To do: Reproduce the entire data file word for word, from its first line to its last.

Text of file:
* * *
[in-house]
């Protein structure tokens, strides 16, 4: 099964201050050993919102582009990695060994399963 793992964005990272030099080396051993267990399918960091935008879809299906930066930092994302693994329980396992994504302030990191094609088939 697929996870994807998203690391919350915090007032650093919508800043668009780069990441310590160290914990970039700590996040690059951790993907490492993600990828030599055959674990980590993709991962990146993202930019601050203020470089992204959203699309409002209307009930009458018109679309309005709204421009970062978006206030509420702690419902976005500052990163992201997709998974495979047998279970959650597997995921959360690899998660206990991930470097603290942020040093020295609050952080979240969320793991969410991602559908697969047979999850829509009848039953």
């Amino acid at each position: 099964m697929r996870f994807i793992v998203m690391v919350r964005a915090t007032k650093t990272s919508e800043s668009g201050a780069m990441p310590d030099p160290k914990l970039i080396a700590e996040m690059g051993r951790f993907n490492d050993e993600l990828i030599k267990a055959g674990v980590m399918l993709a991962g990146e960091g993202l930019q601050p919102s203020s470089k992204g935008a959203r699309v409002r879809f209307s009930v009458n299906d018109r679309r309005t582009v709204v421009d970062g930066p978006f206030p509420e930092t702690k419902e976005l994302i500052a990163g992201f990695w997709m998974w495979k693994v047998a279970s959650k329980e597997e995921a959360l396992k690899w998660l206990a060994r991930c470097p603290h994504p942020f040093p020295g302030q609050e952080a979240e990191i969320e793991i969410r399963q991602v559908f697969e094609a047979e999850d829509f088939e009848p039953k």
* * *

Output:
[in-house]
């Protein structure tokens, strides 16, 4: 099964201050050993919102582009990695060994399963 793992964005990272030099080396051993267990399918960091935008879809299906930066930092994302693994329980396992994504302030990191094609088939 697929996870994807998203690391919350915090007032650093919508800043668009780069990441310590160290914990970039700590996040690059951790993907490492993600990828030599055959674990980590993709991962990146993202930019601050203020470089992204959203699309409002209307009930009458018109679309309005709204421009970062978006206030509420702690419902976005500052990163992201997709998974495979047998279970959650597997995921959360690899998660206990991930470097603290942020040093020295609050952080979240969320793991969410991602559908697969047979999850829509009848039953």
């Amino acid at each position: 099964m697929r996870f994807i793992v998203m690391v919350r964005a915090t007032k650093t990272s919508e800043s668009g201050a780069m990441p310590d030099p160290k914990l970039i080396a700590e996040m690059g051993r951790f993907n490492d050993e993600l990828i030599k267990a055959g674990v980590m399918l993709a991962g990146e960091g993202l930019q601050p919102s203020s470089k992204g935008a959203r699309v409002r879809f209307s009930v009458n299906d018109r679309r309005t582009v709204v421009d970062g930066p978006f206030p509420e930092t702690k419902e976005l994302i500052a990163g992201f990695w997709m998974w495979k693994v047998a279970s959650k329980e597997e995921a959360l396992k690899w998660l206990a060994r991930c470097p603290h994504p942020f040093p020295g302030q609050e952080a979240e990191i969320e793991i969410r399963q991602v559908f697969e094609a047979e999850d829509f088939e009848p039953k």